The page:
Call it a non-bankruptcy bankruptcy. Norwegian, no surprise, is running out of money again. The once recklessly expanding LCC, which began greatly curtailing its ambitions late last year, has no cushion at all to deal with the ravages of the Covid-19 crisis. All it does have is some government support. But it’s highly conditional support. Norway’s parliament promised an initial tranche of about $30m in aid, which the airline quickly grabbed by meeting a relatively lax condition (getting some modest new borrowing capacity from a private sector bank). This by the way, along with share sales by the company’s founders, made Norway’s government the airline’s largest shareholder.
Tranche number two is a lot bigger — about $120m — and requires Norwegian’s lenders to waive interest payments and defer principal payments. An even bigger third tranche of aid — about $150m— will be available only if Norwegian increases its capital ratio to 8%. It was just 5% on the eve of the crisis.
But how to increase its equity at a time like this? Nobody wants to buy any more of its shares. Nobody wants to buy any of its assets. Nobody wants to lend it any more money. So Norwegian will try a bold approach: Ask all holders of its outstanding bonds, and some of its aircraft providers, to convert all bond and lease debt to equity, in other words, ownership shares in the company. The airline happens to have four bond offerings held by investors, three of them secured by assets like planes and London Gatwick airport slots.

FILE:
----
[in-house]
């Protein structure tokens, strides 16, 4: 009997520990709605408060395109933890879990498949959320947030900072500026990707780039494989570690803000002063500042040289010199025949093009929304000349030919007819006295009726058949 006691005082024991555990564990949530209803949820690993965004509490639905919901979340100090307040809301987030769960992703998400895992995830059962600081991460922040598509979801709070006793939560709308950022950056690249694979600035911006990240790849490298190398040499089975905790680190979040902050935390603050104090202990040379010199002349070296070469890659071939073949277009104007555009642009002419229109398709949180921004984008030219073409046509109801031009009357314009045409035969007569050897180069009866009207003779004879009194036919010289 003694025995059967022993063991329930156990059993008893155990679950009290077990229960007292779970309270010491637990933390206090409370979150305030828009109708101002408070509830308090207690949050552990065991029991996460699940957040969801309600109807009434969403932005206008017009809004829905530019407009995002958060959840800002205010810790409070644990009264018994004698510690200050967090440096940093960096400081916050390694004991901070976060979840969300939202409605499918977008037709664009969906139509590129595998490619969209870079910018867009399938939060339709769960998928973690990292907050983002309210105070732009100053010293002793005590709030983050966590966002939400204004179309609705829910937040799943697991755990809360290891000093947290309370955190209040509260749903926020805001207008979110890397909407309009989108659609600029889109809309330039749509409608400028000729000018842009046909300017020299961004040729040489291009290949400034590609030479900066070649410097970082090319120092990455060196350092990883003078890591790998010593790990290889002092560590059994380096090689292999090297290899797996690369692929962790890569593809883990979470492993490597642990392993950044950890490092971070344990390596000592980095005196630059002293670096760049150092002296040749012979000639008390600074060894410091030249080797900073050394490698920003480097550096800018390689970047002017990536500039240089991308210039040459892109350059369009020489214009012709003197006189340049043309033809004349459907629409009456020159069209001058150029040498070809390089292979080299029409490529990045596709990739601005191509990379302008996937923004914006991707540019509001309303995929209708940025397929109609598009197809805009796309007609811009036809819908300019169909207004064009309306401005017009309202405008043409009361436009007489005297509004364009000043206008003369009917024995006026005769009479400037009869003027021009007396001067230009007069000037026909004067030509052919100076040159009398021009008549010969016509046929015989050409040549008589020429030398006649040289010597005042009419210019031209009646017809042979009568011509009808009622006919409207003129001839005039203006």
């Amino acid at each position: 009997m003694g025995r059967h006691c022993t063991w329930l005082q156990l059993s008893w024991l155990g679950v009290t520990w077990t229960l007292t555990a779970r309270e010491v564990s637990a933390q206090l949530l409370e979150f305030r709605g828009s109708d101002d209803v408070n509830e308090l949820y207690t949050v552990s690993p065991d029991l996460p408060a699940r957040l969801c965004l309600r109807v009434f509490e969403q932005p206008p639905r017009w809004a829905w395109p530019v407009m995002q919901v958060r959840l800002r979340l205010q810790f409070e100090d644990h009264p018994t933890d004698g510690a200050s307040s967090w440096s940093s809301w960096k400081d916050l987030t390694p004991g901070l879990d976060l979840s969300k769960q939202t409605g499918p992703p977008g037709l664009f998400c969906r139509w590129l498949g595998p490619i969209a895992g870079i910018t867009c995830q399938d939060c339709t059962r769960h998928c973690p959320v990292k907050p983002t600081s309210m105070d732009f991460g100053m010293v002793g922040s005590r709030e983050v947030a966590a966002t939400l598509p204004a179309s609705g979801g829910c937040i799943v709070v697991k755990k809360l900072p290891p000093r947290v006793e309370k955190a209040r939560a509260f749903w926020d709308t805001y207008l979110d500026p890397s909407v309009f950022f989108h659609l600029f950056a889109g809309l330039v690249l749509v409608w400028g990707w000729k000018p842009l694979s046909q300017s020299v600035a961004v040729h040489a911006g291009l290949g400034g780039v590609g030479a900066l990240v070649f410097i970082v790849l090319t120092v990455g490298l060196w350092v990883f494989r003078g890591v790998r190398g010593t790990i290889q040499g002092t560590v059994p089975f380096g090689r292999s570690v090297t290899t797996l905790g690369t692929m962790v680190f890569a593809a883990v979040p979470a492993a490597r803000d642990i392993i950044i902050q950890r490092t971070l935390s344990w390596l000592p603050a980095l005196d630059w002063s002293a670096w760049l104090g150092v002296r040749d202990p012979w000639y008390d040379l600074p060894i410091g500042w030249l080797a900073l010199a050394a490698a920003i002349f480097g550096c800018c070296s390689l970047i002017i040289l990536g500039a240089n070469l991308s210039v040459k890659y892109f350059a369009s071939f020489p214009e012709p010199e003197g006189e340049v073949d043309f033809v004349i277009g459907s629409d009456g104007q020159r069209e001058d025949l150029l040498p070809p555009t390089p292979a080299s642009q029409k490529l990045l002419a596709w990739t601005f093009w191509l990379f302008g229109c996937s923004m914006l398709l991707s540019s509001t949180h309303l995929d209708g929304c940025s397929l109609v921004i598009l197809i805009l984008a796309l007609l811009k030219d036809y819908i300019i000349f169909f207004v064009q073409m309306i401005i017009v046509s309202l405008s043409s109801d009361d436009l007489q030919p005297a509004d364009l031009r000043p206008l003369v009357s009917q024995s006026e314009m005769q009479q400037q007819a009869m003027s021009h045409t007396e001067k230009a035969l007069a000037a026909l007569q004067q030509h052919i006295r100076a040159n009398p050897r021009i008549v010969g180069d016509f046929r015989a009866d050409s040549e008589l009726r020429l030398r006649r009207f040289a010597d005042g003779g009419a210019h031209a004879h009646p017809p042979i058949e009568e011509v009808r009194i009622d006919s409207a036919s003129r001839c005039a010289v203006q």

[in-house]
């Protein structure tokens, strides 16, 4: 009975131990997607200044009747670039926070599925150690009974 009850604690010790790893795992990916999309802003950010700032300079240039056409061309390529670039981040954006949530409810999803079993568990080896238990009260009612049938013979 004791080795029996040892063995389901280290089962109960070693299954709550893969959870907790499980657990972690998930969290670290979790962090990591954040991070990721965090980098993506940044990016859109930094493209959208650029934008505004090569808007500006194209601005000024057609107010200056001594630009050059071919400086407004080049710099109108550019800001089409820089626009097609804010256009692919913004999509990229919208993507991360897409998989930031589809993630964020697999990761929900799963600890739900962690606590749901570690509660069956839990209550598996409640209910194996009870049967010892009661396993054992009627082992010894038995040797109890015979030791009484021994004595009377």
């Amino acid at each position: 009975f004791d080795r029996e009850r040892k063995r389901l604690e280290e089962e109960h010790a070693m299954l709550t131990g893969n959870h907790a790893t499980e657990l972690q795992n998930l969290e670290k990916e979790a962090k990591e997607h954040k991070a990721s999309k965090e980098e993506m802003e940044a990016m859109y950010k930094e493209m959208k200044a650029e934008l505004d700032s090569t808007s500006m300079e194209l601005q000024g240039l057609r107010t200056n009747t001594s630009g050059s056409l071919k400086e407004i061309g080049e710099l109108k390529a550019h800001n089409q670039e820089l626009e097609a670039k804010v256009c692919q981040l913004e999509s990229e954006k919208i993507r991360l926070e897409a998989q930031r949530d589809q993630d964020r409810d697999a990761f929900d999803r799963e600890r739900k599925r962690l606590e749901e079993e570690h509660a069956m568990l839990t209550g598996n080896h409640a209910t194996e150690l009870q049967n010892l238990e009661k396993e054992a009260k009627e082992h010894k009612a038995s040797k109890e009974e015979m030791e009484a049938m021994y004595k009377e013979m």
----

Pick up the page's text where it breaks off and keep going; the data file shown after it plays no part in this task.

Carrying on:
In normal times, bondholders would likely balk at any such ultimatum. They’d simply seize the assets if Norwegian refused to pay, and deploy those assets elsewhere. Today, there is no elsewhere. Demand for all aviation assets is dormant worldwide. The same equation applies to Boeing, Airbus, and aircraft lessors. If these creditors don’t accept Norwegian’s bitter proposal, the airline reasons, they could lose everything. If they do, they’ll be owners of a smaller but heathier “New Norwegian,” which management is currently planning.
At stake is the $270m promised in tranches two and three of the government aid package. With all the new equity issuance, meanwhile, existing shareholders would be left with control of just a tiny fraction of the company (less than 1%). Will Norwegian’s gambit succeed? Existing shareholders will vote at a meeting scheduled for May 4. They’ll specifically be asked to give the company’s board of directors “wide authorizations to issue new shares and convertible loans.” As for Norwegian’s first quarter performance, results won’t be released until May 28.